In El Salvador USAID Fights Gangs Without Guns


SAN SALVADOR — In the summer of 2016, 70,000 children from the Northern Triangle area of El Salvador, Guatemala and Honduras were apprehended crossing the U.S. border. These children were looking for safety. Since the deterioration of the peace treaty signed between the major Salvadorian gangs in 2014, children have become the main resource over which gangs fight. In El Salvador, USAID fights gangs daily on the ground by providing help and alternative paths for these children.

There are 70,000 gang members in El Salvador. It has the highest murder rate of any country not at war, and 19 of every 20 murders go unsolved. Gangs have created a paradise of impunity for themselves and an insecure hell for the children.

Forced gang recruitment begins around grade four, and increasingly children as young as six years old are threatened with death if they refuse to join gangs. Almost 90 percent of schools report gang problems. Girls are under such constant threat of abduction into sexual slavery that 66,000 have switched schools or dropped out entirely. As one mother put it, “it is now a crime for a girl to be young.“

Children in gang-affiliated neighborhoods often fear the police as much as gangs. Incidents of police brutality including torture, abuse and harassment are commonplace. Studies of comparative armed confrontations between the government and gangs suggest that under the new hardline policy Mano Duro (literally meaning “hard hand”), summary executions are committed.

Larry Sacks, the head of USAID in El Salvador, said if children have safe community outreach centers in the most violent barrios, they can play, learn and be children. By giving students a secure place to go after school, the country becomes more secure. The U.S. currently supports 140 of these outreach centers in violent areas. Before planned budget cuts, it was designing and planning 100 additional centers. A young man in Ilobasco whose brother is in prison for gang activity credits the outreach center as the only reason he stayed in El Salvador, and the only hope that it can one day get better.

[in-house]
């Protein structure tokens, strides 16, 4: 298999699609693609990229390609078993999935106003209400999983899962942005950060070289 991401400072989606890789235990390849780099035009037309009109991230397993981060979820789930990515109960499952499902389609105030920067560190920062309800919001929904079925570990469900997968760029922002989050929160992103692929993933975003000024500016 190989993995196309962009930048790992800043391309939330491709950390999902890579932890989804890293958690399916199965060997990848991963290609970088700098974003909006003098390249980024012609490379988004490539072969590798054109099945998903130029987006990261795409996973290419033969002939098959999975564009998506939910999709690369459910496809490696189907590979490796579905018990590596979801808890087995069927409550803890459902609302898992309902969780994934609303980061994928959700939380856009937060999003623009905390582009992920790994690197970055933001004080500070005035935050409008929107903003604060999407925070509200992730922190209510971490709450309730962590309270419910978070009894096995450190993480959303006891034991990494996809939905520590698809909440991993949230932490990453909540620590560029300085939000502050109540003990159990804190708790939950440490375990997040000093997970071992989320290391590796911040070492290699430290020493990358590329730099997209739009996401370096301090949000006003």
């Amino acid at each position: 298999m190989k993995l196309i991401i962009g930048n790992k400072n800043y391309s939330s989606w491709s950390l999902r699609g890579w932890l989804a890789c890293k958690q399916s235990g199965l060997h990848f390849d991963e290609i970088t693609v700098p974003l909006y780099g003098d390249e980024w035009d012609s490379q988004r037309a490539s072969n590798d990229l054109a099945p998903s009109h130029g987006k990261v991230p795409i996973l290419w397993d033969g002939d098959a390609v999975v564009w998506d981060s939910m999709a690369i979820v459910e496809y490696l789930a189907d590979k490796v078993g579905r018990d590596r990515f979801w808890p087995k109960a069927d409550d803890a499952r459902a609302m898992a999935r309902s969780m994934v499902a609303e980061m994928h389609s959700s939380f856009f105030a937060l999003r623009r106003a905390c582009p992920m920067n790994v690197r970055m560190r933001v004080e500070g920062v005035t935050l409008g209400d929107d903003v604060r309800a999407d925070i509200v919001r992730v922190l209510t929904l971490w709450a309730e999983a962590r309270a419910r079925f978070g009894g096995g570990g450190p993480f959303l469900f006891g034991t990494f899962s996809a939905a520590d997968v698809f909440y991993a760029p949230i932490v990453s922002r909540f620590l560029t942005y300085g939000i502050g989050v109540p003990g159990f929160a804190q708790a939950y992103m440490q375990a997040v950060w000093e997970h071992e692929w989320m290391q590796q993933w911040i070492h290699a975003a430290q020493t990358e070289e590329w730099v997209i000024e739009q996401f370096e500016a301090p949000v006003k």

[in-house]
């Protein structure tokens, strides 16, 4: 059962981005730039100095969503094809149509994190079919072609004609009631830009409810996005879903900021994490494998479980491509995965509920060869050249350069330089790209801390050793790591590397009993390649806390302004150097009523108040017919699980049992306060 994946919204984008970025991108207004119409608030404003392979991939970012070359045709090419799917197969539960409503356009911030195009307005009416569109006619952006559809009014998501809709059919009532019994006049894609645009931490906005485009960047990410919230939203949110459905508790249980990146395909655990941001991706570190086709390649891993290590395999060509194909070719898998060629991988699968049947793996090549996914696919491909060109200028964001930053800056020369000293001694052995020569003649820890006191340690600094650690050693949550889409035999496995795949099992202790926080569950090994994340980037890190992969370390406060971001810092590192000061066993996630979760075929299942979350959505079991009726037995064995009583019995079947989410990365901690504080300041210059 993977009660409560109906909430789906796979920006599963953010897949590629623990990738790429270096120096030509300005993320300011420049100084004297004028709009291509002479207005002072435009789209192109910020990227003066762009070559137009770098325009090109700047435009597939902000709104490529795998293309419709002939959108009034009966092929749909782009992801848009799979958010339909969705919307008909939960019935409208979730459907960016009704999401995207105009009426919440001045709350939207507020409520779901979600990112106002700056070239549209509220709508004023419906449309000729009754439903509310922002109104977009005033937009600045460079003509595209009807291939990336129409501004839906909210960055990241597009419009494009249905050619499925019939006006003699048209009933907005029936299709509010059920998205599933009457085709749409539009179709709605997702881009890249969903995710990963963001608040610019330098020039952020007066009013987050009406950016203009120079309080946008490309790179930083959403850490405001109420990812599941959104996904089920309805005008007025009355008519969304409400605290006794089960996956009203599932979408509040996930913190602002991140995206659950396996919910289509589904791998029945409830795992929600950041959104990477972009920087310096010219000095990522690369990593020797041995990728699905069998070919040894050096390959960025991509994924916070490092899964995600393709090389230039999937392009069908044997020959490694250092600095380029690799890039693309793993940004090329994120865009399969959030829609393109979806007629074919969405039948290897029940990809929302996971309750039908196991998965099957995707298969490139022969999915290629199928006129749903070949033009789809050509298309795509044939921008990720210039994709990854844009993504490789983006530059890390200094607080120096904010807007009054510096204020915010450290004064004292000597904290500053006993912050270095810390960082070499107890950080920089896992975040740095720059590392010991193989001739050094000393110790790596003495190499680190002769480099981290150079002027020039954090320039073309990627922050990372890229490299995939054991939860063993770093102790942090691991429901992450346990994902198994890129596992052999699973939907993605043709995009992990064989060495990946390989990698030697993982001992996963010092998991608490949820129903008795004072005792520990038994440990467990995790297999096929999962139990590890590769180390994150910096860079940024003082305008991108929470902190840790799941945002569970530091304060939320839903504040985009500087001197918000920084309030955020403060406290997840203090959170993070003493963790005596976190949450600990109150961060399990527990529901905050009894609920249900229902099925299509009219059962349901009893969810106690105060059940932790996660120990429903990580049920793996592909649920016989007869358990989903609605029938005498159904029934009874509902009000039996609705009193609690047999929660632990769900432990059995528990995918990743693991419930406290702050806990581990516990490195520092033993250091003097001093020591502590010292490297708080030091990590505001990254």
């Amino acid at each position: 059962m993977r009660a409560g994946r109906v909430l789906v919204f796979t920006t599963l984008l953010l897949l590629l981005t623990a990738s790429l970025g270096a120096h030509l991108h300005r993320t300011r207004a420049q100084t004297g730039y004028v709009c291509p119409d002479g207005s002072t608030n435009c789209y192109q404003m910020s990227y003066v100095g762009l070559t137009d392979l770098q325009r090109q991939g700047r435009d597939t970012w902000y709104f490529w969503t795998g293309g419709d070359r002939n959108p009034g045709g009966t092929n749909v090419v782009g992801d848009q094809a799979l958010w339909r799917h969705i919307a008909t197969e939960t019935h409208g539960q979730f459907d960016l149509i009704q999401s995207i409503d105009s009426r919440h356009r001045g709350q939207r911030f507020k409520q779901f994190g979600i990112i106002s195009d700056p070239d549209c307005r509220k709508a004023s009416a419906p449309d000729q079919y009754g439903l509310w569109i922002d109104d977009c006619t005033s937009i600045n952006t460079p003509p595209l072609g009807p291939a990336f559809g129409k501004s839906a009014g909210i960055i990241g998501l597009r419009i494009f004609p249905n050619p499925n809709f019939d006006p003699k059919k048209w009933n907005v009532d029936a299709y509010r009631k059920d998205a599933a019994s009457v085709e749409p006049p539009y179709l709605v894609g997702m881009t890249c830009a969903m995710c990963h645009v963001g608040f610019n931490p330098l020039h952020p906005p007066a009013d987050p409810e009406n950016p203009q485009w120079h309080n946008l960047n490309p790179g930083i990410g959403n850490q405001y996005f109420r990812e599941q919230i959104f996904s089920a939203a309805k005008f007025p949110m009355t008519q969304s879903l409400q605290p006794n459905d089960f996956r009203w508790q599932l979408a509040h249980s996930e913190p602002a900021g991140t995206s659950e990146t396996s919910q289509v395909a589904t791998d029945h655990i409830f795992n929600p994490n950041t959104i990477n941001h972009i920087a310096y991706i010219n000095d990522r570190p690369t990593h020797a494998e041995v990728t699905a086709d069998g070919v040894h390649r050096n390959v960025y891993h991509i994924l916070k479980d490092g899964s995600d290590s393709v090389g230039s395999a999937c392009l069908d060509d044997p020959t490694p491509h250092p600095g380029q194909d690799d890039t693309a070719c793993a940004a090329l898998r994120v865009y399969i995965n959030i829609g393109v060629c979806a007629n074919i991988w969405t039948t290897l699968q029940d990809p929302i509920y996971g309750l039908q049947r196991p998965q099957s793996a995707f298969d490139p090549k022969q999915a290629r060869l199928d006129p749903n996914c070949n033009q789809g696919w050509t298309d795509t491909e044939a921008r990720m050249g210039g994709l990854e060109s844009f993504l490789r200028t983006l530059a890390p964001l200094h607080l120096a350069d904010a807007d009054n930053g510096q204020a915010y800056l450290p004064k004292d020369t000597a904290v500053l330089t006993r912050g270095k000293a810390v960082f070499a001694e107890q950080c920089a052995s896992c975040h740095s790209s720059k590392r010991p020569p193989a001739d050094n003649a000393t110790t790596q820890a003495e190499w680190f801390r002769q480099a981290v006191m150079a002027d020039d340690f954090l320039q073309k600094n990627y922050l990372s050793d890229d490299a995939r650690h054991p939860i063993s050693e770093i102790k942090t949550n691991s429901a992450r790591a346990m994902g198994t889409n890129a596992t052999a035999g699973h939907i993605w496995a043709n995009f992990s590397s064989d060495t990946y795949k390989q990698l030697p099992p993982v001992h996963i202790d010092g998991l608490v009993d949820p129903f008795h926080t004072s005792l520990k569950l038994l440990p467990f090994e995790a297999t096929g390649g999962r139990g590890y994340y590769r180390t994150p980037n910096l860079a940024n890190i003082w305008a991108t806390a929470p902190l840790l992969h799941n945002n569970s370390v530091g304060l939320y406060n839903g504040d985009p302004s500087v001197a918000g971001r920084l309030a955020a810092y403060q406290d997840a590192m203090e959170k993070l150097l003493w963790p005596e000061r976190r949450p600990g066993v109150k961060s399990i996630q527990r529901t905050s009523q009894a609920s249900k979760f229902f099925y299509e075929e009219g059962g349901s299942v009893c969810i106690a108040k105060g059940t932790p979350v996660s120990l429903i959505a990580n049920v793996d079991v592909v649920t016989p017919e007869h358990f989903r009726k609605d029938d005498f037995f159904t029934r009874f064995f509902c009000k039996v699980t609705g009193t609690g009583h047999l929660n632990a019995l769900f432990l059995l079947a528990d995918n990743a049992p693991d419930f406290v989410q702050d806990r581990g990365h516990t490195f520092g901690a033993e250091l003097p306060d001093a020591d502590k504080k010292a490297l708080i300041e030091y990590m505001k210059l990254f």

The U.S. should be protecting foreign aid budgets for the Northern Triangle countries of El Salvador, Honduras and Guatemala instead of the 40 percent budget cut proposed to USAID’s Western Hemisphere budget. Mass deportation of dangerous gang members back to El Salvador continues to destabilize the country as weak institutions allow murderers to return to the street and even re-enter the United States.

Whether it is providing mobile fingerprint scanners to police, or replacing a holding cell with adequate accommodation, USAID fights gangs in a variety of ways. The prisons are so overpopulated that guards cannot enter and gang leaders distribute the resources as they see fit. USAID must work to strengthen institutional capacity in order to build a credible justice system.

Any solution to El Salvador’s violence depends primarily on investment in youth programs to educate, train and give job opportunities in a country where informal work constitutes 75 percent of the economy. Even the rank-and-file gang members who kill on command make a miserable average salary of $40 a month. The government must reach children early in El Salvador and USAID’s GREAT (Gang Resistance Education And Training) anti-gang education program is successful in the United States for deterring poor kids from joining gangs.

USAID fights gangs in a multitude of innovative ways like the new USAID-LEGO Education partnership. This targets an innovative approach that teaches kids career skills in engineering, computer science, physics and math. The partnership sponsors local competitions where children invent solutions for the development problems facing El Salvador, ensuring a new generation of inventors with leadership qualities and technical skills can make safer cities.

Jared Gilbert

Photo: Flickr


About Author

Jared Gilbert

Jared writes for The Borgen Project from Kansas City, KS. Jared studied International Relations and Political Science at London School of Economics and the University of Kansas. He has traveled to 30 countries and lived in 4 different countries (Chile, Colombia, the United Kingdom and the United States of America).

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